Presented on Wednesday, October 3, 2012 in the Barn at Quarry Farm. Since shortly before his death, local boosters, scholars, and others, have wanted to see where Mark Twain (and Tom Sawyer and Huck Finn) lived. These fans put a great deal of faith in his houses as places where they could access the "real" Mark Twain. At his houses, now museums, Twain remains as popular as he ever was during his lifetime. Focusing on the history of Florida, Hannibal, Hartford, and Elmira at the moments when members of these communities made the decision to "save" the historic structures associated with Twain. Hilary Iris Lowe examines our popular devotion to Twain during the Twentieth century and how the rise of his house museums have changed the way we understand Mark Twain.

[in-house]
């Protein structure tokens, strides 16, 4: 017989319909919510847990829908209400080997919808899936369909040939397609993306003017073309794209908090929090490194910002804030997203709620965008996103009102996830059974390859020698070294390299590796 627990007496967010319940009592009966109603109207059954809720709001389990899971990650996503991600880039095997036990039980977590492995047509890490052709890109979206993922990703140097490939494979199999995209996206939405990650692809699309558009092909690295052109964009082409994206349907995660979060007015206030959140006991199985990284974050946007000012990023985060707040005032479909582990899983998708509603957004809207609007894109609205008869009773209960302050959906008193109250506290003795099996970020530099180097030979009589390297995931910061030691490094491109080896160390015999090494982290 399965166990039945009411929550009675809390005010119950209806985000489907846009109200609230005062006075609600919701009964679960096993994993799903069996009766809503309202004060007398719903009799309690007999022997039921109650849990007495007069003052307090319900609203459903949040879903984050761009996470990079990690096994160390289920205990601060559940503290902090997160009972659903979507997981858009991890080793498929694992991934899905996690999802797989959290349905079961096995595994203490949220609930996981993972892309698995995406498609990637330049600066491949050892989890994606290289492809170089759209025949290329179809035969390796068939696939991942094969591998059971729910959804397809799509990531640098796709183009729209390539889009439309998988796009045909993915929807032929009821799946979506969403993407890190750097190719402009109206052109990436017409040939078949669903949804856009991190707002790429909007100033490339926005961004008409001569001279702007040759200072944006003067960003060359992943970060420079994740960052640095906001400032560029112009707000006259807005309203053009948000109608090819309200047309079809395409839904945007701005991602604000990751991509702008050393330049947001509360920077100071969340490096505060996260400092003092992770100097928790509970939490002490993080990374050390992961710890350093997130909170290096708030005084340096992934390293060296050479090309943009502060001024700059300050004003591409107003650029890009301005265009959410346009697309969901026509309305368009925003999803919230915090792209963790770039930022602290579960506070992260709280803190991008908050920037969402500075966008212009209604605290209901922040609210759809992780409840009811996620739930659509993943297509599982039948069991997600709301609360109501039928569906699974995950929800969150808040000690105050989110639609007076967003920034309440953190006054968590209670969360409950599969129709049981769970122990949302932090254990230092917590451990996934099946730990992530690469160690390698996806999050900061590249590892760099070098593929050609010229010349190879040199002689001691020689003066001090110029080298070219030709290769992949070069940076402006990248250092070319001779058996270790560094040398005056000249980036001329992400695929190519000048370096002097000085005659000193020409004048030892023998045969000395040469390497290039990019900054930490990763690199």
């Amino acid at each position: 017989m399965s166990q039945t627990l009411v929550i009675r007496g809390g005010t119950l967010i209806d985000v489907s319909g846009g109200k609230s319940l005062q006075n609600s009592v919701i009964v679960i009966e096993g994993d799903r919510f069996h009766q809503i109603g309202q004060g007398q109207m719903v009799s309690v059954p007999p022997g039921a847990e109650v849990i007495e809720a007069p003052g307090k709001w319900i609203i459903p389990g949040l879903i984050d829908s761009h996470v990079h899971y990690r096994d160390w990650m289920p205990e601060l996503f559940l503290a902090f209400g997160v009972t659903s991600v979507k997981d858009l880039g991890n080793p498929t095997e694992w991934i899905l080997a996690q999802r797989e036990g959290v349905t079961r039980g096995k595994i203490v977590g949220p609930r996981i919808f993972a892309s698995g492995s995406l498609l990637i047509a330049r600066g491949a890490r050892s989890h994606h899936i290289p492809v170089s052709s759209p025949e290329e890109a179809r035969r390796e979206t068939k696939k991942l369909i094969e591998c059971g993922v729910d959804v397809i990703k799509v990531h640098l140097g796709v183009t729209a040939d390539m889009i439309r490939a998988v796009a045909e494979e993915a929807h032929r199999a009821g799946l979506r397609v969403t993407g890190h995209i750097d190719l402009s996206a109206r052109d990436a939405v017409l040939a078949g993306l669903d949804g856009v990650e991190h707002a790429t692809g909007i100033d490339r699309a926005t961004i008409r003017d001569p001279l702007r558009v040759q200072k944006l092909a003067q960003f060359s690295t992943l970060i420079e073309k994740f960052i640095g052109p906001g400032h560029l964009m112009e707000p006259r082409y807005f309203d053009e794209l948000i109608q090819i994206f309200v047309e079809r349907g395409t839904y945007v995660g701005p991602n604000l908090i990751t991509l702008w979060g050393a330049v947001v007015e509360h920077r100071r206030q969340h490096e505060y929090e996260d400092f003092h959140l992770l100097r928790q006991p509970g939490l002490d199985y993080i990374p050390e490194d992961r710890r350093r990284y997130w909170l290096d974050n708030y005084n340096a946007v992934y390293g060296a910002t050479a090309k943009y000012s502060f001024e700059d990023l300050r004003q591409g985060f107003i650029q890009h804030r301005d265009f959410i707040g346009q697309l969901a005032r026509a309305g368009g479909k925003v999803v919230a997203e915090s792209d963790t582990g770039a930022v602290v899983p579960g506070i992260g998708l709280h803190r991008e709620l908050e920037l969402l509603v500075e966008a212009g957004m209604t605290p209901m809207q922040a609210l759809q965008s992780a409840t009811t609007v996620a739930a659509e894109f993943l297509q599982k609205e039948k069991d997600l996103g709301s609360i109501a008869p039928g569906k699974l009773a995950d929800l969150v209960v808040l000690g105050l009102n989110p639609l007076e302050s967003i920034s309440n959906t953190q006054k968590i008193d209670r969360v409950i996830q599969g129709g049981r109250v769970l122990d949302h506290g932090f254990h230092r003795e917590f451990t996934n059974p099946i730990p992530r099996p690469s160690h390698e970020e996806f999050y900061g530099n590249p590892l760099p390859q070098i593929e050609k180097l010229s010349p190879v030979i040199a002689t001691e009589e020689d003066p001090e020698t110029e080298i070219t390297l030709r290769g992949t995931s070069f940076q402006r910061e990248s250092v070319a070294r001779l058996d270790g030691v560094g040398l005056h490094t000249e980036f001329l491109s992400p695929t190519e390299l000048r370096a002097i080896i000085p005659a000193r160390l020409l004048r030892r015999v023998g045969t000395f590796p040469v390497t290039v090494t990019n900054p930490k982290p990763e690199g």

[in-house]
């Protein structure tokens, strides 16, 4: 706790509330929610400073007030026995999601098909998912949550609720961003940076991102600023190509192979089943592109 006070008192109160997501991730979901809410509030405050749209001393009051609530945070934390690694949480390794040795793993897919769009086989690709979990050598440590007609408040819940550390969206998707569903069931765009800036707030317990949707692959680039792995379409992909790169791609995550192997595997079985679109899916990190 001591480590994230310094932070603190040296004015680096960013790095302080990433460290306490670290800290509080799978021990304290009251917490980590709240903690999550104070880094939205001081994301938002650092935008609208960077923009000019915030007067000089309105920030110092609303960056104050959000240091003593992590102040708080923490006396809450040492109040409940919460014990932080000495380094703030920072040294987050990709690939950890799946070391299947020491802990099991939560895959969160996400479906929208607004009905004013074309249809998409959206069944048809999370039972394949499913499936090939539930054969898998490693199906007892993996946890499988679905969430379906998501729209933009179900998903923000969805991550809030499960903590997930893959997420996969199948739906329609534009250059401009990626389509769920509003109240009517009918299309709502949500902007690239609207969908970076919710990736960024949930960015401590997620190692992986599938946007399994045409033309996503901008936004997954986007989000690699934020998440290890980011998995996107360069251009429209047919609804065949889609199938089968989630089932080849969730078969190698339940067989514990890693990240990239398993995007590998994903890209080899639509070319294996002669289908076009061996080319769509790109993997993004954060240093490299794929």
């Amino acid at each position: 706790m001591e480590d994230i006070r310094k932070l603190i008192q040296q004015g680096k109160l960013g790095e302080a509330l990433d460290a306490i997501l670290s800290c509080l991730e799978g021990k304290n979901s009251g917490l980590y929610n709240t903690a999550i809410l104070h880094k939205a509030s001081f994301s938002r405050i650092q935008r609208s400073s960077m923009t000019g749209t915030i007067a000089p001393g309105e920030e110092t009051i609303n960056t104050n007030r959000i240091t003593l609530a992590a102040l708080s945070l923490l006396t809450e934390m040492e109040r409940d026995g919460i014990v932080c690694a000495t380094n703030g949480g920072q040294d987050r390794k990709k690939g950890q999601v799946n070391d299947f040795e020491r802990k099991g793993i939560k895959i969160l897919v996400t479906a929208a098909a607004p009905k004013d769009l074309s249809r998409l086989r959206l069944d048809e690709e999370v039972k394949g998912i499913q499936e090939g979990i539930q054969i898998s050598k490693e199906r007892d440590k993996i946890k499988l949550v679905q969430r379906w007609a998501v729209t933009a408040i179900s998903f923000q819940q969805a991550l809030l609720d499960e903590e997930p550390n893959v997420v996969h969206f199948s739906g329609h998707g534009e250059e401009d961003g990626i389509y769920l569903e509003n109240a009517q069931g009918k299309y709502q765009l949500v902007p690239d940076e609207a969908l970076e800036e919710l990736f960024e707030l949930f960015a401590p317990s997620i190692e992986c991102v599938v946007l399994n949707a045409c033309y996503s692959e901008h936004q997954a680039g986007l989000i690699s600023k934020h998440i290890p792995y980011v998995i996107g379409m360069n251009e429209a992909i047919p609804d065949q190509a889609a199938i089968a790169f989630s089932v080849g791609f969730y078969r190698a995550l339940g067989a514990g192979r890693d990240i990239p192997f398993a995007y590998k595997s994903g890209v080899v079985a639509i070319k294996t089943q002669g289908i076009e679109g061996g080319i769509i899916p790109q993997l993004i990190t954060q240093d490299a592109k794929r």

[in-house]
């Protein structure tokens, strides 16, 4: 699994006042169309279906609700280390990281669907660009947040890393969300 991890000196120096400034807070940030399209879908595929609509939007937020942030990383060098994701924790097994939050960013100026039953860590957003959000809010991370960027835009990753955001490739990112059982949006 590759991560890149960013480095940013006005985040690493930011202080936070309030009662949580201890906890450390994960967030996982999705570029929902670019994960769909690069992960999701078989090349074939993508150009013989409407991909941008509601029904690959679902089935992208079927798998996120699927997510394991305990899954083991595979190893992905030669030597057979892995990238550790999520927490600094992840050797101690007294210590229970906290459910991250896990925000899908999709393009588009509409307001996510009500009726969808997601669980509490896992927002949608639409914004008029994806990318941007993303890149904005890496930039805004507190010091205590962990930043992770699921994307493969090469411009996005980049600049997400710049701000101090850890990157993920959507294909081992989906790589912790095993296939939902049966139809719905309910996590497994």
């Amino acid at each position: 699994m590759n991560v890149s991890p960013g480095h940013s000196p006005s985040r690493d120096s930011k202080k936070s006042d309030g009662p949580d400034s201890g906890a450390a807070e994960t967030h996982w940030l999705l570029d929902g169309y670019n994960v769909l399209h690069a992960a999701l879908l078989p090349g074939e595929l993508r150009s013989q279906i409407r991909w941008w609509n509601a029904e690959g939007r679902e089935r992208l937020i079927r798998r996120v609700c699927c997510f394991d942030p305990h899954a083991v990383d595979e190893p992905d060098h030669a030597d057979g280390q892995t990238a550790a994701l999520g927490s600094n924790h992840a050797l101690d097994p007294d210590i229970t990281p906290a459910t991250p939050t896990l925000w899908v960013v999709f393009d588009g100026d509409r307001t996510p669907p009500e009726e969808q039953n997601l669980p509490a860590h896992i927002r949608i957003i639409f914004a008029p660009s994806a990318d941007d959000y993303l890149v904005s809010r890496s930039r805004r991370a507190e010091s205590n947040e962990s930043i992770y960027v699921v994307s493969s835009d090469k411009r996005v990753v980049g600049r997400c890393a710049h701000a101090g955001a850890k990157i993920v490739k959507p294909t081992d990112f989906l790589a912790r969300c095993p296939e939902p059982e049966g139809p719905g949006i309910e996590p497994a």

Hilary Iris Lowe is an Assistant Professor in the Intellectual History Program at Temple University in Philadelphia and author of Mark Twain's Homes and Literary Tourism (2012).